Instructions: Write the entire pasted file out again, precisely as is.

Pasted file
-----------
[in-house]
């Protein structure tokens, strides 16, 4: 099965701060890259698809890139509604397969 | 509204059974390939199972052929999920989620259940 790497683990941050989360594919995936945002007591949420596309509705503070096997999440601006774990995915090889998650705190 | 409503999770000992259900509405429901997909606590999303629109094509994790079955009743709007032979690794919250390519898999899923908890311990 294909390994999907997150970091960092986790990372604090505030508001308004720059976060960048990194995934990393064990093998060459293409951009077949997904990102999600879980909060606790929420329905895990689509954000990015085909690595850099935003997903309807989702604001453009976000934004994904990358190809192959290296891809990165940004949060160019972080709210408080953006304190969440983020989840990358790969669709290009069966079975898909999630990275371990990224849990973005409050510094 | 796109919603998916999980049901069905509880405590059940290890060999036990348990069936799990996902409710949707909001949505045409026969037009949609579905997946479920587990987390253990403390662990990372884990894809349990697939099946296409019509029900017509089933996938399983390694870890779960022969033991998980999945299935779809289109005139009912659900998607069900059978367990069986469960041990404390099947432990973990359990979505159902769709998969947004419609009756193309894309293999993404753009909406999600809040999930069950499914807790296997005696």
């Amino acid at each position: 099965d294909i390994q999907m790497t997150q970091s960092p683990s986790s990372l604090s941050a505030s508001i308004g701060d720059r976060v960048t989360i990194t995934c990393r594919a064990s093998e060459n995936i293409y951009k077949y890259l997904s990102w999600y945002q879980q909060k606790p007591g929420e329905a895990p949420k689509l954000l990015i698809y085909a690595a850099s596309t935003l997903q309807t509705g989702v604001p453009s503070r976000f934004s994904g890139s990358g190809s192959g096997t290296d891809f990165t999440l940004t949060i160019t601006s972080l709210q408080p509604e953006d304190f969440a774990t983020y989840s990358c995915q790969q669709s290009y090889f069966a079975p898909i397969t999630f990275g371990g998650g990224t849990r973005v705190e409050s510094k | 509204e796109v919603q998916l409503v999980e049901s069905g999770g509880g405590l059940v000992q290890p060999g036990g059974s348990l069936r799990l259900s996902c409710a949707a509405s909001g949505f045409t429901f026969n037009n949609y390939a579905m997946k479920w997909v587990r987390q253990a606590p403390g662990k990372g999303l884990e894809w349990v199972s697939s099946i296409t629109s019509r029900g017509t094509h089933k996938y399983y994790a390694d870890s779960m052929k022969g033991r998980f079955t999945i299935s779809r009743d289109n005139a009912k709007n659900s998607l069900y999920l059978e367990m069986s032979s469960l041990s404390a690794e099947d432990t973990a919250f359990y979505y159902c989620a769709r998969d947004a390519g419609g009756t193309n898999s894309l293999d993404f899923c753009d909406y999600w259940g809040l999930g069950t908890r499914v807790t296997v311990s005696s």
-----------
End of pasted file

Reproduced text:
[in-house]
């Protein structure tokens, strides 16, 4: 099965701060890259698809890139509604397969 | 509204059974390939199972052929999920989620259940 790497683990941050989360594919995936945002007591949420596309509705503070096997999440601006774990995915090889998650705190 | 409503999770000992259900509405429901997909606590999303629109094509994790079955009743709007032979690794919250390519898999899923908890311990 294909390994999907997150970091960092986790990372604090505030508001308004720059976060960048990194995934990393064990093998060459293409951009077949997904990102999600879980909060606790929420329905895990689509954000990015085909690595850099935003997903309807989702604001453009976000934004994904990358190809192959290296891809990165940004949060160019972080709210408080953006304190969440983020989840990358790969669709290009069966079975898909999630990275371990990224849990973005409050510094 | 796109919603998916999980049901069905509880405590059940290890060999036990348990069936799990996902409710949707909001949505045409026969037009949609579905997946479920587990987390253990403390662990990372884990894809349990697939099946296409019509029900017509089933996938399983390694870890779960022969033991998980999945299935779809289109005139009912659900998607069900059978367990069986469960041990404390099947432990973990359990979505159902769709998969947004419609009756193309894309293999993404753009909406999600809040999930069950499914807790296997005696």
């Amino acid at each position: 099965d294909i390994q999907m790497t997150q970091s960092p683990s986790s990372l604090s941050a505030s508001i308004g701060d720059r976060v960048t989360i990194t995934c990393r594919a064990s093998e060459n995936i293409y951009k077949y890259l997904s990102w999600y945002q879980q909060k606790p007591g929420e329905a895990p949420k689509l954000l990015i698809y085909a690595a850099s596309t935003l997903q309807t509705g989702v604001p453009s503070r976000f934004s994904g890139s990358g190809s192959g096997t290296d891809f990165t999440l940004t949060i160019t601006s972080l709210q408080p509604e953006d304190f969440a774990t983020y989840s990358c995915q790969q669709s290009y090889f069966a079975p898909i397969t999630f990275g371990g998650g990224t849990r973005v705190e409050s510094k | 509204e796109v919603q998916l409503v999980e049901s069905g999770g509880g405590l059940v000992q290890p060999g036990g059974s348990l069936r799990l259900s996902c409710a949707a509405s909001g949505f045409t429901f026969n037009n949609y390939a579905m997946k479920w997909v587990r987390q253990a606590p403390g662990k990372g999303l884990e894809w349990v199972s697939s099946i296409t629109s019509r029900g017509t094509h089933k996938y399983y994790a390694d870890s779960m052929k022969g033991r998980f079955t999945i299935s779809r009743d289109n005139a009912k709007n659900s998607l069900y999920l059978e367990m069986s032979s469960l041990s404390a690794e099947d432990t973990a919250f359990y979505y159902c989620a769709r998969d947004a390519g419609g009756t193309n898999s894309l293999d993404f899923c753009d909406y999600w259940g809040l999930g069950t908890r499914v807790t296997v311990s005696s």